We had an important issue at hand – where do we set up camp for the night? Having consulted our best friend – the US Public Lands App, we found what looked like a perfect spot. Not too far away, within an hour drive there was a good amount of official dispersed camping spots. We crossed Snake river, drove through Antelope flats and finally here we were, at the foot of Shadow mountain.
Those camping spots looked absolutely amazing, the problem was that they were all taken. Faced with no alternative, we set poor Ёжmobile up for a trial: we decided to drive up Shadow Mountain in hope of finding a free spot up closer to the top.
What came next was a purgatory. Huge boulders sticking out from the gravel, steep curves pointing upwards, 4x4 trucks with high clearance sneaking by, hunting for the same thing we were looking for.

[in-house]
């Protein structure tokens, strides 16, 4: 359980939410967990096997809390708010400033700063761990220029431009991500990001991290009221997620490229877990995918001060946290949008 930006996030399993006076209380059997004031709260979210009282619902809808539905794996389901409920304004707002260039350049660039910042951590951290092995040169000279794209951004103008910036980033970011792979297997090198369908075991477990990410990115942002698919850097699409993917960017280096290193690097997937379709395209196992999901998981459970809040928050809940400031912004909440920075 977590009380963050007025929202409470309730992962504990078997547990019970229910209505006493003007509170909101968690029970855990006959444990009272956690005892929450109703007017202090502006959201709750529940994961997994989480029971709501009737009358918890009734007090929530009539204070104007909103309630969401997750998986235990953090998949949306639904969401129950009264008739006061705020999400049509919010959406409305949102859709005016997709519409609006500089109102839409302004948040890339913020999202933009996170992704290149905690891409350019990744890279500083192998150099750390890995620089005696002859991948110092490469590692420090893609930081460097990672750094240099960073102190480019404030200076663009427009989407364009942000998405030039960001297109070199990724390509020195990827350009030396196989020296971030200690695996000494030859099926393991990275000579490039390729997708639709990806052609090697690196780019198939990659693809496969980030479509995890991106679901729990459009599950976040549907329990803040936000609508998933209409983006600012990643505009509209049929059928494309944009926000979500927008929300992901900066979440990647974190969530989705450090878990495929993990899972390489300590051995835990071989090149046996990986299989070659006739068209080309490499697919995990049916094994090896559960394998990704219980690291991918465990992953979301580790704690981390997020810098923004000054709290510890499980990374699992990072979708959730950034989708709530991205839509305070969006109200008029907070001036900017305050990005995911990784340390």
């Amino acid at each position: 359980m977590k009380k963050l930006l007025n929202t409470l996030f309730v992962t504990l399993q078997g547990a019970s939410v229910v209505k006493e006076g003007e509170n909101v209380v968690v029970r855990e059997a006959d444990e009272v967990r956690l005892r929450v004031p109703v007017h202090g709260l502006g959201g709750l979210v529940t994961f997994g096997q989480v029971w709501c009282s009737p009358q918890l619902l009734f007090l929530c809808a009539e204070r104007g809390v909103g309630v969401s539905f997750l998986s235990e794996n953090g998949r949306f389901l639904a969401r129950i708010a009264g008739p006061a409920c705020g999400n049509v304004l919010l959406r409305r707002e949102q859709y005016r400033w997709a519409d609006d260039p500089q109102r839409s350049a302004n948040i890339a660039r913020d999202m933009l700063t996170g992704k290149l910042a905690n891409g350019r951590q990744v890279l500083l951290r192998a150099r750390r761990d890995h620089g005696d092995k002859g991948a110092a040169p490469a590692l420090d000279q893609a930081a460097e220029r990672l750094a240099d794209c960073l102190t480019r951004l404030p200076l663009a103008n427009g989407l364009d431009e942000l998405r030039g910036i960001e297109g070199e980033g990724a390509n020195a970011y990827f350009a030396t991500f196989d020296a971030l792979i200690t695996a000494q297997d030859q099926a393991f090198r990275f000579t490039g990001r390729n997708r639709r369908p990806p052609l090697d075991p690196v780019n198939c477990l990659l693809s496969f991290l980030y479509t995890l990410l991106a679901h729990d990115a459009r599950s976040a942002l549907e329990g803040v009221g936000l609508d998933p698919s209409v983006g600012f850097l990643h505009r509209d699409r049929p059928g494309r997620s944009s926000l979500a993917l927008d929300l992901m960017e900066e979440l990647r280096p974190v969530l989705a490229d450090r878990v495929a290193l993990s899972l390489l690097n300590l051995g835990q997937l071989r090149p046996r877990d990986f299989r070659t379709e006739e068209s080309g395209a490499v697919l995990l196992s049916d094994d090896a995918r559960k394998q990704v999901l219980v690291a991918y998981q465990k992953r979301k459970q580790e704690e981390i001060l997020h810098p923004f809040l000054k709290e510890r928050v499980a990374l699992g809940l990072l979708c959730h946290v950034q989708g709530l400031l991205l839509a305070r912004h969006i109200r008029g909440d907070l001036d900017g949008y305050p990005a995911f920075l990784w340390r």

Finally, we stopped pretty high up just to look around. The view was absolutely incredible: sharp mountain peaks looked past the clouds, their wide bodies crowded next to each as if lined up for something, be it obligation or a spectacle. A vast plain separated us and all around there was forest, forest, forest.
We parked next to a guy who has already claimed a spot with a perfect view, and hiked up a hill to find a nice prairie to set up our tent, away from the road, from the RVs and everybody else. Wild elk greeted us at the top, and soon enough we were all set for the night.
The next day we collapsed our tent, rolled the dice and drove all the way back down to see if anyone has taken off, and oh yeah we got lucky! The sweet sweet spot from the day before was free, and 10 seconds later it was ours.
We did several hikes in Grand Teton, all of them south of Jackson Lake. On day one, we took a much needed shower aka ice-cold dip on a hike around glacially-carved String lake. The water was about 54ºF (12ºC).